Open For Business

Legal Considerations for Reopening the Workplace

by Danielle Maya, Cotney Construction Law

(Editor’s Note:  Danielle Maya is a partner at Cotney Construction Law and has over 20 years of experience as an attorney.  Cotney Construction Law is an advocate for the roofing industry and General Counsel of Western States Roofing Contractors Association.  Maya can be reached at (866) 303-5868.)

As businesses start to reopen around the country, after the abrupt halt to the economy caused by COVID-19, employers need to be aware of and prepared for the legal issues that their businesses face during these unprecedented times.  Advance planning, as well as reviewing all laws and orders in connection with the pandemic, will be crucial for businesses to help avoid any costly and distracting litigation.  Implementing policies and procedures before welcoming employees back to work will allow for a smooth transition when your business does reopen, and employers will be more protected and prepared if an issue or problem does arise. 

         The first step every employer should take, if they have not done so already, is to review the applicable federal, state, and local laws and orders to determine how they may impact their business and the reopening process.  This will not only give the employer up-to-date information on the pandemic but will also provide key information on how a business can stay in compliance with any new laws.  Employers also need to stay well informed on guidance from the Centers for Disease Control and Prevention, Occupational Safety and Health Administration, and the World Health Organization.  This information will allow businesses to implement policies that are best suited for their company while also complying with all applicable laws, orders, and health guidelines.

         Next, a company should implement policies and procedures that should address how the company plans on dealing with social distancing, requirements for personal protective equipment (PPE), sanitation, and screening methods.  Employers must implement social-distancing procedures that are consistent with state and local requirements.  Examples of social-distancing procedures that a company could implement would be bringing back employees in stages or to stagger scheduling to limit the number of employees in the office or at the jobsite at any given time.  If applicable, a company could continue to encourage employees to work from home if they have already demonstrated that they can be just as productive working remotely as in the workplace.  

         As for PPE, companies should develop a non-discriminatory policy governing employee use of PPE and may choose whether wearing such equipment is mandatory or not.  As for sanitation, a company should improve and reinforce housekeeping procedures, which might include increasing the frequency of cleaning; focus on frequently touched surfaces, tools, and equipment; and might require a change in the disinfecting products.  Finally, a company should assess whether to implement a screening process before employees enter the workplace to test for COVID-19.  It is worth noting that testing is not a substitute for taking other protective measures at the worksite.  The company policy also needs to address procedures for already infected employees, reporting procedures, and protocols when an employee exhibits COVID-19 symptoms at work.  Implementing company policies and procedures will need to be company specific because different circumstances require different approaches.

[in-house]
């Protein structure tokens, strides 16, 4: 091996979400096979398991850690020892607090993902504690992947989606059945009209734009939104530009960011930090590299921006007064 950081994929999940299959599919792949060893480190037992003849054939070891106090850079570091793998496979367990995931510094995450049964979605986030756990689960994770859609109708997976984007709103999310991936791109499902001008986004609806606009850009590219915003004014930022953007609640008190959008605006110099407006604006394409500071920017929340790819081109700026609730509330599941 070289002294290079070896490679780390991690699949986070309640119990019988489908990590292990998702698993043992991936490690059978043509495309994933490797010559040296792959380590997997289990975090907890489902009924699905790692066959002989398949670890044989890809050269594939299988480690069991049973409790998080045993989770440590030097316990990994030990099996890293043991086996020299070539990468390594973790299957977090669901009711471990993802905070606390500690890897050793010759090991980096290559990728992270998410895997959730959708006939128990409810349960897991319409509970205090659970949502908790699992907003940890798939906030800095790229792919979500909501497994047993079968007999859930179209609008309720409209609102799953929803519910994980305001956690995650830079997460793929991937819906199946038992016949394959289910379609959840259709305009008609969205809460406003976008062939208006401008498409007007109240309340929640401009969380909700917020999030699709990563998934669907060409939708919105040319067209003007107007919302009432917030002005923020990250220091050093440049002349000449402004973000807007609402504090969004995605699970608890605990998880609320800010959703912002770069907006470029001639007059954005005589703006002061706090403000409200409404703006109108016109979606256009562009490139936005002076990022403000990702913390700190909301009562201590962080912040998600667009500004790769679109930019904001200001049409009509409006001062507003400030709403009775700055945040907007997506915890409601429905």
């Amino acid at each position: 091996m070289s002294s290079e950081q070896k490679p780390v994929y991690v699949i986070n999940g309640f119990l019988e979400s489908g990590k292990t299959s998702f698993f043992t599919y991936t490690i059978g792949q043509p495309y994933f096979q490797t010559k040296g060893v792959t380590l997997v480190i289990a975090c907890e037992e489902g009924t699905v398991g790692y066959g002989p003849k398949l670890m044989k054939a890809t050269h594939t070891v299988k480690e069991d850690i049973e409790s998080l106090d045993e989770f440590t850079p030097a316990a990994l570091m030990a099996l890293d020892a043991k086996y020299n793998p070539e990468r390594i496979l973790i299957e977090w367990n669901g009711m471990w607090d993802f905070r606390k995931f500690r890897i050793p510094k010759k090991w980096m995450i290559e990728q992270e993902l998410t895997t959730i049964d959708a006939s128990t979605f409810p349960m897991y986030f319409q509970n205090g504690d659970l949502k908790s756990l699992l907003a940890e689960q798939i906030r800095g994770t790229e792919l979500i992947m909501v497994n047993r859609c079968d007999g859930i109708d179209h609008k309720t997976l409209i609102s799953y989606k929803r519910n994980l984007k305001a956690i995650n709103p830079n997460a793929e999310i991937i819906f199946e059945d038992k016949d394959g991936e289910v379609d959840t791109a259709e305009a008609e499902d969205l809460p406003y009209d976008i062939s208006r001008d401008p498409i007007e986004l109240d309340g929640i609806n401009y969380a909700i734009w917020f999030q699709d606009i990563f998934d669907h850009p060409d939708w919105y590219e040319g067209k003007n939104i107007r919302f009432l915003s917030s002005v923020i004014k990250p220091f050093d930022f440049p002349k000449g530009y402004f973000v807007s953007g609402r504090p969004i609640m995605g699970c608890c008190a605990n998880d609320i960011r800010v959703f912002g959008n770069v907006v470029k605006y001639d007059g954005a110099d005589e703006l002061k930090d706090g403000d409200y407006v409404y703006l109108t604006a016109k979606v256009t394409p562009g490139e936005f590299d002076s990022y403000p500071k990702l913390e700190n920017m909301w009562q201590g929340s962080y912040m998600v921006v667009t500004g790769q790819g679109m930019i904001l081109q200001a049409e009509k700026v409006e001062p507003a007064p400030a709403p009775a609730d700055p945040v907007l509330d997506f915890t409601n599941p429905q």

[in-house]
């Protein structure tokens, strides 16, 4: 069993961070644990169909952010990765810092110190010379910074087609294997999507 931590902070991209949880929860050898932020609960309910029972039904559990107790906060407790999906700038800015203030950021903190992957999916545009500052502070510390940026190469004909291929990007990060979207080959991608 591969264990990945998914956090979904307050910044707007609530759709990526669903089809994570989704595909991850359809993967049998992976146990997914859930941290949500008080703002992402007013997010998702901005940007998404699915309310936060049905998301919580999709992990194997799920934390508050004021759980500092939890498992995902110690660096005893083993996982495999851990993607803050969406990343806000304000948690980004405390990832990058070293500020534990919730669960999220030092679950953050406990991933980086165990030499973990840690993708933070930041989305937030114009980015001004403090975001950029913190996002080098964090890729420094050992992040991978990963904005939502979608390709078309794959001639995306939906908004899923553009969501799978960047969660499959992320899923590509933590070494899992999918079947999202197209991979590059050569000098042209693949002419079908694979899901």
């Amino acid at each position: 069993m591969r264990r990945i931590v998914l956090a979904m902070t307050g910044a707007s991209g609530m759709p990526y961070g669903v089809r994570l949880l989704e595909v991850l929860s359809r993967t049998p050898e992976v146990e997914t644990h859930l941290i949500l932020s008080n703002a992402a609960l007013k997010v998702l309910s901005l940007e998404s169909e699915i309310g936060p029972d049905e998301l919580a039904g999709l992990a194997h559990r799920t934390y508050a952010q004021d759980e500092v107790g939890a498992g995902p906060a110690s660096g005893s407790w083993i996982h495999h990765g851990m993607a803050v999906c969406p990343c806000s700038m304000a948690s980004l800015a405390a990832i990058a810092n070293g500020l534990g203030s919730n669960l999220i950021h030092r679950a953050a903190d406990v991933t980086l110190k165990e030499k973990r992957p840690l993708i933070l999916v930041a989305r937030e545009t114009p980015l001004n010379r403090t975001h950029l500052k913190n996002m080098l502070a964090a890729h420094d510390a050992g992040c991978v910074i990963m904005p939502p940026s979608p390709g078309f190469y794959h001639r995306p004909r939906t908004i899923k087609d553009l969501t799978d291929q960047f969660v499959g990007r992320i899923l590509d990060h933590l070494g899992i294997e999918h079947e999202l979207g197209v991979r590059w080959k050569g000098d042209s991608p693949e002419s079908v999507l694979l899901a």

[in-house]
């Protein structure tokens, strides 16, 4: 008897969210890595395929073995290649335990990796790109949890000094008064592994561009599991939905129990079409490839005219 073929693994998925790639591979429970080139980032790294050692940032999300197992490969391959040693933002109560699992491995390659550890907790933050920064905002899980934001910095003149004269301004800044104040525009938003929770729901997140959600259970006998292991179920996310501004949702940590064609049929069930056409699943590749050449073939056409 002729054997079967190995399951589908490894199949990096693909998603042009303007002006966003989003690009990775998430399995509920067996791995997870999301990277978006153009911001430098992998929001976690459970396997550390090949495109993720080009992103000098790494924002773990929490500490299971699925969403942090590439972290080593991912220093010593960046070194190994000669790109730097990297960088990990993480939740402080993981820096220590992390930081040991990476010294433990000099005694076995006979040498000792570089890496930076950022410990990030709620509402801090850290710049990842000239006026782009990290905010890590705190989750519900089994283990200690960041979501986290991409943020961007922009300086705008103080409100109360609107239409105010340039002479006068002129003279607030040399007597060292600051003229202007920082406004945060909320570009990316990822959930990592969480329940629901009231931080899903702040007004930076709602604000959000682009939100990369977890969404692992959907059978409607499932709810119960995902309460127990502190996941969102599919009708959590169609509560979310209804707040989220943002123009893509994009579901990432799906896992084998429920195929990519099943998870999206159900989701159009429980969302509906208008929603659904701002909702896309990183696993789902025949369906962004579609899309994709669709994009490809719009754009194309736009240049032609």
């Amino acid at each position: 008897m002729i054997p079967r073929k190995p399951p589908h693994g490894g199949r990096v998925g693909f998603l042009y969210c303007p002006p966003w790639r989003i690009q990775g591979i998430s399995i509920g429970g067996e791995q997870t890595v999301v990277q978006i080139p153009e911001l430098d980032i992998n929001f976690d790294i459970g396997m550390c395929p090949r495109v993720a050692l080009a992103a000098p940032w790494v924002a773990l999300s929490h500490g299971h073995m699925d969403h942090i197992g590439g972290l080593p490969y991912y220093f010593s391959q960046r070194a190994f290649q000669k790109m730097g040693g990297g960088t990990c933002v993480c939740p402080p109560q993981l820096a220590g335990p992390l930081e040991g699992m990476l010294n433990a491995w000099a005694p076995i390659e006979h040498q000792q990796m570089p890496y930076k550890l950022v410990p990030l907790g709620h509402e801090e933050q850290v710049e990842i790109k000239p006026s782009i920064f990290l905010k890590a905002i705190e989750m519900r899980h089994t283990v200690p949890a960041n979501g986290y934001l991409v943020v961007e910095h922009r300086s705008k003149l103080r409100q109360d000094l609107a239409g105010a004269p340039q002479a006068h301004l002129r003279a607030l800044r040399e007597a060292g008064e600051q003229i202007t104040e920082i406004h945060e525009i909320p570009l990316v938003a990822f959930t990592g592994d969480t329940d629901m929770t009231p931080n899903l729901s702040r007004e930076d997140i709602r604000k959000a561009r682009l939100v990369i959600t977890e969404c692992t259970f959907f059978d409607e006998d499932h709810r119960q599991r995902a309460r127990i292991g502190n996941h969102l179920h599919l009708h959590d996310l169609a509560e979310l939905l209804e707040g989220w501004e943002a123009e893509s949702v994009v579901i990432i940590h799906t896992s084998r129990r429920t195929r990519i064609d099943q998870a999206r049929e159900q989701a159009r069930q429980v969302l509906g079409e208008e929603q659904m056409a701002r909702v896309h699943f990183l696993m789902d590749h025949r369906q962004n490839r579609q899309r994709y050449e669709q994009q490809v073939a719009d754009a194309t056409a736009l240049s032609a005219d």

A well-drafted company policy will integrate a variety of strategies to curb the spread of COVID-19 as described above, but one of the most effective strategies is training and informing employees.  Any policy or procedure that is implemented by the company needs to be thoroughly explained to the employees.  Knowledge is extremely important because even though a company might have the correct strategies in place, they will be useless if the employees do not understand and follow them.

         Numerous legal issues could arise when implementing a company policy in response to COVID-19, so the policy needs to be carefully drafted to avoid liability.  All return-to-work protocols and leave requests must be implemented without discrimination or retaliation.  Employers also need to ensure there is no harassment in case an employee does test positive.  Privacy can also become an issue, and it is the employer’s responsibility to take steps to protect employee privacy and keep medical information confidential in accordance with all applicable laws.  A company can also be subject to an OSHA penalty for being cited for workplace hazards because of a failure to act reasonably to address known COVID-19 related risks in the workplace.  These are just a couple of examples of the legal problems that can arise when reopening a business, so it is crucial that a policy is not only carefully drafted, but implemented and enforced correctly.

         When reopening a business, employers should consider developing and implementing carefully written policies and/or updating existing policies to ensure that the business complies with all applicable laws to provide a safe work environment for its employees.  These policies will not only help limit the spread of the COVID-19, but will also reduce your liability if they are implemented and enforced in accordance with the laws. 

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